Have you noticed that your waist has been getting a little thicker, while your nutritional habits haven’t changed much? Do you feel lethargic and blame it on your weight gain without considering how much shuteye you’re getting?
The problem could be associated with a disorder called sleep apnea. This might be the sole cause or one of several contributing factors, but it’s imperative that you understand the connection so that you can solve the problem and start shedding pounds.
The Sleep Apnea Fat Factor
There’s a problem in connecting the health issue of sleep apnea with weight gain. It’s one of those “chicken or the egg” situations where either one could come first.
You might be overweight, which has caused you to suffer from obstructive sleep apnea. Or, you might develop sleep apnea first, causing you to gain weight.
The Harvard Nurses’ Study reported that when people get less sleep, which means less than five hours a night, they increase their risk of packing on pounds by 15%.
Visceral fat, which is fat that gets added around your abdomen area, is more likely to accumulate on men, according to a Japanese study at the Kyoto University Graduate School of Medicine.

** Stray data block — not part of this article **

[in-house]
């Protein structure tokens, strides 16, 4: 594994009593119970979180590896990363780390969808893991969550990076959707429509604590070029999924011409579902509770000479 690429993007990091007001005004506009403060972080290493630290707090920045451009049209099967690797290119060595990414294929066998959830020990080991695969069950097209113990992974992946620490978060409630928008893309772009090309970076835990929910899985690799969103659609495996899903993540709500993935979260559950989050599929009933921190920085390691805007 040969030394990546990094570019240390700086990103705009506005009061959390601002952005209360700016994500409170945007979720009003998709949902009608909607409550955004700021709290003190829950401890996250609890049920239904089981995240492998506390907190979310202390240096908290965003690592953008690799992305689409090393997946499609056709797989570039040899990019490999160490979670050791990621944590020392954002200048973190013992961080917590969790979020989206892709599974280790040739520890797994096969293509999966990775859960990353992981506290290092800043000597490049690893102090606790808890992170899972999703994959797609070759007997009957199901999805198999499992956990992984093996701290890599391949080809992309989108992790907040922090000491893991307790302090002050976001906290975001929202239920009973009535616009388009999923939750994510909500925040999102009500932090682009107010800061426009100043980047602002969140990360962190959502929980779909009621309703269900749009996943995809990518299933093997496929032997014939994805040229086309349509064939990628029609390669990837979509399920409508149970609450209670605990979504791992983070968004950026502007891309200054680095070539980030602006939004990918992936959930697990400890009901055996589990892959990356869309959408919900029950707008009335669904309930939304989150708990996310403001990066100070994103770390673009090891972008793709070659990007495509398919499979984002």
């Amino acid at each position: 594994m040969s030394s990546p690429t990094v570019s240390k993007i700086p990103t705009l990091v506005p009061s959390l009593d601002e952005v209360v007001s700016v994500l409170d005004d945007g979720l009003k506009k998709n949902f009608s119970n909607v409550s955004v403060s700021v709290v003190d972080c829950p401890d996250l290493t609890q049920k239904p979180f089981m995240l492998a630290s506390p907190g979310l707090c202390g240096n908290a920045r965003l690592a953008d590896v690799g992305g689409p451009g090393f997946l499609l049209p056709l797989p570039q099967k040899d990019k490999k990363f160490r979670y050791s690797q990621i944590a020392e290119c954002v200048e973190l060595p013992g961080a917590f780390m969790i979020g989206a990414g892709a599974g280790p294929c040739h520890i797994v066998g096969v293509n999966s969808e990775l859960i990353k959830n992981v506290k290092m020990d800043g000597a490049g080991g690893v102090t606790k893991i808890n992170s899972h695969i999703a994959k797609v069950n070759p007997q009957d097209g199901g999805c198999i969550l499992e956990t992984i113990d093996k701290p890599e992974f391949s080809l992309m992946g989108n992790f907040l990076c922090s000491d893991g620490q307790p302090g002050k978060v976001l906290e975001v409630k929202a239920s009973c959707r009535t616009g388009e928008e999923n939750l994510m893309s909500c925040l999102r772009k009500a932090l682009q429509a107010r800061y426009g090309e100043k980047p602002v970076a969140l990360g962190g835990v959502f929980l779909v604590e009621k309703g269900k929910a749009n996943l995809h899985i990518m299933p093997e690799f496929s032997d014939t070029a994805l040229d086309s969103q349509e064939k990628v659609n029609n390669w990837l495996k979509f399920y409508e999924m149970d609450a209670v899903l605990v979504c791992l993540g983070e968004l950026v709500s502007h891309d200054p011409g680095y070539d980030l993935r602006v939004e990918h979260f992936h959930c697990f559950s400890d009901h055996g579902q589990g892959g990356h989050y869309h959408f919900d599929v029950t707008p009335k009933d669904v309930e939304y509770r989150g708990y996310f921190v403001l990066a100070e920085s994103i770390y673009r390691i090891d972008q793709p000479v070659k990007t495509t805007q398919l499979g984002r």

In a study funded by the NIH (National Institutes of Health), researchers found that a person’s body mass index (BMI) was directly connected to how severe a patient’s sleep apnea was.
Another study at the University of Colorado in Boulder compared the traditional “calories in, calories expended” advice to situations where sleep was the control factor. What they found was that when people didn’t get enough sleep, they ate more! Eating more meant they gained more.
What was very telling was when they ate. They often ate in an effort to pick themselves up from an afternoon energy slump. This gave their body less time to burn off the calories for the day.
The participants were split up, with some being allowed a luxurious nine hours of sleep, and others getting only five. For a full five days, they went through this – and all of them had access to food at all times.
The food wasn’t just healthy food. They were offered everything on the spectrum – fruits and vegetables as well as fat-laden ice creams and chips. When the five days were up, the groups switched patterns so that researchers could observe the changes in each individual.
You may not be surprised to hear that those who slept less burned more calories. But unfortunately, they also ate more calories – 1% more than they burned. This caused them to pack on two pounds during the sleep study.
Imagine just five days of adding two pounds to your frame. Now consider 4 weeks, three months, or even a year of being sleep deprived and you can see how sleep apnea can affect your size.
Those who got ample sleep actually wound up losing a bit of weight! Women were more prone than men to gain weight when they were sleep deprived. But both groups definitely showed better nutritional habits when they got plenty of sleep during the night!